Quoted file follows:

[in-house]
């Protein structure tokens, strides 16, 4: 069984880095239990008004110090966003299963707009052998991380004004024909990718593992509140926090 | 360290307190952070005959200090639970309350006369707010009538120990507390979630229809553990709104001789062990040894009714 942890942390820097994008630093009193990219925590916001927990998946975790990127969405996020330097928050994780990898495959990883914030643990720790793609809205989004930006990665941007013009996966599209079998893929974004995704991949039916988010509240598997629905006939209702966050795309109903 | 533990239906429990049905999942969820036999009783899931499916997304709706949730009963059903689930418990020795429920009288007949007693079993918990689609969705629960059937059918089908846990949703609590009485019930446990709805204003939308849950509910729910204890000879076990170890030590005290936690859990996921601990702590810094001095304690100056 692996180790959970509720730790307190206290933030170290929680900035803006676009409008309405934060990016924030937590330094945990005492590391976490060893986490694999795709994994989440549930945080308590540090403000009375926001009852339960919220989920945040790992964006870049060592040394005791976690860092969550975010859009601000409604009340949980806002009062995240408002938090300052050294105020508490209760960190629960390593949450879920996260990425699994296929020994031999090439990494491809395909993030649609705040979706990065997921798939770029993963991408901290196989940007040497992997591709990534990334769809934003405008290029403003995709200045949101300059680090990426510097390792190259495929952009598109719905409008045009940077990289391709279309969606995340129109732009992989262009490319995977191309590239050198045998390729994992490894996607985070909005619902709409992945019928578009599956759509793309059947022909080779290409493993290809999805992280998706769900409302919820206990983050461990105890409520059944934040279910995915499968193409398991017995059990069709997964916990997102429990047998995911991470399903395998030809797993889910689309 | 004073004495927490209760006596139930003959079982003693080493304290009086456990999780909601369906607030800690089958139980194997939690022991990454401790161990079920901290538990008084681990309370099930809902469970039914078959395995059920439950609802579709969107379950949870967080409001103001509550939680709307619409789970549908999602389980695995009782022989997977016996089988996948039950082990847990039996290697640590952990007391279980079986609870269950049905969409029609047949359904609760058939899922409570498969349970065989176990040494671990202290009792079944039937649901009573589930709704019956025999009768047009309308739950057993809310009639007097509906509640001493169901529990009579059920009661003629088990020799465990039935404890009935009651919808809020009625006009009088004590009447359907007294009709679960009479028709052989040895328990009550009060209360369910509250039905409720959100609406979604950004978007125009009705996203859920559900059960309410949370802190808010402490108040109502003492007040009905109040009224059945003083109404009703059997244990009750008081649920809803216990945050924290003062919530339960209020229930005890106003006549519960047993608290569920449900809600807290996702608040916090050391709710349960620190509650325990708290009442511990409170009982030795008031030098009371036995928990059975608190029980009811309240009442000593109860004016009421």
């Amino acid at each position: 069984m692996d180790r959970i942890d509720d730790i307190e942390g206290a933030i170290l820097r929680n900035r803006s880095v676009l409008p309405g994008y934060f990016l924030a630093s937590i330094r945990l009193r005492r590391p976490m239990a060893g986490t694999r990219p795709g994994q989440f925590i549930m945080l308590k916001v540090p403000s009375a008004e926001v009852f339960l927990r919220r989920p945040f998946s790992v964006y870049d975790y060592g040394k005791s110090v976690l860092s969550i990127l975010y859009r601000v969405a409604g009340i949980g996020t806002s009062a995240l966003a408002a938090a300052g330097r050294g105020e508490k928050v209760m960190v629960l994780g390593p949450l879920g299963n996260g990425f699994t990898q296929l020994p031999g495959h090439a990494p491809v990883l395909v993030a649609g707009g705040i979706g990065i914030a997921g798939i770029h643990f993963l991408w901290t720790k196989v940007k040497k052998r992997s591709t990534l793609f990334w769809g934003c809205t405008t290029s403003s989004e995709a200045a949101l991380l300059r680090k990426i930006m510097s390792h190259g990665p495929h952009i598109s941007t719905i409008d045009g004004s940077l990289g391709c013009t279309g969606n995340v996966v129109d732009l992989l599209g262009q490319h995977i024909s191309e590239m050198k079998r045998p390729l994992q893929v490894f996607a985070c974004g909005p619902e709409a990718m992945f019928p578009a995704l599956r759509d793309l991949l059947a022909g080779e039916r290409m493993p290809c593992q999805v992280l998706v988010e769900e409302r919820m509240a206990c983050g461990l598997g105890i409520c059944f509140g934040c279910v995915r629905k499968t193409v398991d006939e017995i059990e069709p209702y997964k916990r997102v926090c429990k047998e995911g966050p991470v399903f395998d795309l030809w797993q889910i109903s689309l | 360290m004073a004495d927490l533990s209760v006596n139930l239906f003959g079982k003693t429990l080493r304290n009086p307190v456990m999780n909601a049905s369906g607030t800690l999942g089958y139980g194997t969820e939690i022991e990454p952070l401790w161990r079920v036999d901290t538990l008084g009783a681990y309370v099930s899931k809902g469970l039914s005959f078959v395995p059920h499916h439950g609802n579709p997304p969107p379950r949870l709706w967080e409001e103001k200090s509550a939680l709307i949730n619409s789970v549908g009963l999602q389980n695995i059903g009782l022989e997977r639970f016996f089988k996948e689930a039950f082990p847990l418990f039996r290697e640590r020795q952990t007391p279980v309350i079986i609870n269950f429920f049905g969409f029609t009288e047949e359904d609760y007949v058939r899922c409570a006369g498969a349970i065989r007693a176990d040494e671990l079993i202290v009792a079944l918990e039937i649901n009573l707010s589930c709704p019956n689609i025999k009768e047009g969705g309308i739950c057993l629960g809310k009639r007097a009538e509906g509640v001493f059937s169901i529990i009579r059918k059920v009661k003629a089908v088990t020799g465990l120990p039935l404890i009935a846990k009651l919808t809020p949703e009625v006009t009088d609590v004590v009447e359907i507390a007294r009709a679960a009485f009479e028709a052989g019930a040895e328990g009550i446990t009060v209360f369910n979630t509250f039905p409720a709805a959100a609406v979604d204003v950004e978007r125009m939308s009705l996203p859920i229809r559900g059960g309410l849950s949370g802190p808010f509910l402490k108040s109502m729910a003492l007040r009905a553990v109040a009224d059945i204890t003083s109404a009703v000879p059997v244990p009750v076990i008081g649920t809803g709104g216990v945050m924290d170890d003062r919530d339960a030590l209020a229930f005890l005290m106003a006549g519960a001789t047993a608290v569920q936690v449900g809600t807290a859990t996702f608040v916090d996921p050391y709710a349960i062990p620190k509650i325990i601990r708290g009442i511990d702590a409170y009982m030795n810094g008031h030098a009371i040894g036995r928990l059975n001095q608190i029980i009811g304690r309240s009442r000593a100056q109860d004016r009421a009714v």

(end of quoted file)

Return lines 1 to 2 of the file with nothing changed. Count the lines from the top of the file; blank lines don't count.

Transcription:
[in-house]
């Protein structure tokens, strides 16, 4: 069984880095239990008004110090966003299963707009052998991380004004024909990718593992509140926090 | 360290307190952070005959200090639970309350006369707010009538120990507390979630229809553990709104001789062990040894009714 942890942390820097994008630093009193990219925590916001927990998946975790990127969405996020330097928050994780990898495959990883914030643990720790793609809205989004930006990665941007013009996966599209079998893929974004995704991949039916988010509240598997629905006939209702966050795309109903 | 533990239906429990049905999942969820036999009783899931499916997304709706949730009963059903689930418990020795429920009288007949007693079993918990689609969705629960059937059918089908846990949703609590009485019930446990709805204003939308849950509910729910204890000879076990170890030590005290936690859990996921601990702590810094001095304690100056 692996180790959970509720730790307190206290933030170290929680900035803006676009409008309405934060990016924030937590330094945990005492590391976490060893986490694999795709994994989440549930945080308590540090403000009375926001009852339960919220989920945040790992964006870049060592040394005791976690860092969550975010859009601000409604009340949980806002009062995240408002938090300052050294105020508490209760960190629960390593949450879920996260990425699994296929020994031999090439990494491809395909993030649609705040979706990065997921798939770029993963991408901290196989940007040497992997591709990534990334769809934003405008290029403003995709200045949101300059680090990426510097390792190259495929952009598109719905409008045009940077990289391709279309969606995340129109732009992989262009490319995977191309590239050198045998390729994992490894996607985070909005619902709409992945019928578009599956759509793309059947022909080779290409493993290809999805992280998706769900409302919820206990983050461990105890409520059944934040279910995915499968193409398991017995059990069709997964916990997102429990047998995911991470399903395998030809797993889910689309 | 004073004495927490209760006596139930003959079982003693080493304290009086456990999780909601369906607030800690089958139980194997939690022991990454401790161990079920901290538990008084681990309370099930809902469970039914078959395995059920439950609802579709969107379950949870967080409001103001509550939680709307619409789970549908999602389980695995009782022989997977016996089988996948039950082990847990039996290697640590952990007391279980079986609870269950049905969409029609047949359904609760058939899922409570498969349970065989176990040494671990202290009792079944039937649901009573589930709704019956025999009768047009309308739950057993809310009639007097509906509640001493169901529990009579059920009661003629088990020799465990039935404890009935009651919808809020009625006009009088004590009447359907007294009709679960009479028709052989040895328990009550009060209360369910509250039905409720959100609406979604950004978007125009009705996203859920559900059960309410949370802190808010402490108040109502003492007040009905109040009224059945003083109404009703059997244990009750008081649920809803216990945050924290003062919530339960209020229930005890106003006549519960047993608290569920449900809600807290996702608040916090050391709710349960620190509650325990708290009442511990409170009982030795008031030098009371036995928990059975608190029980009811309240009442000593109860004016009421």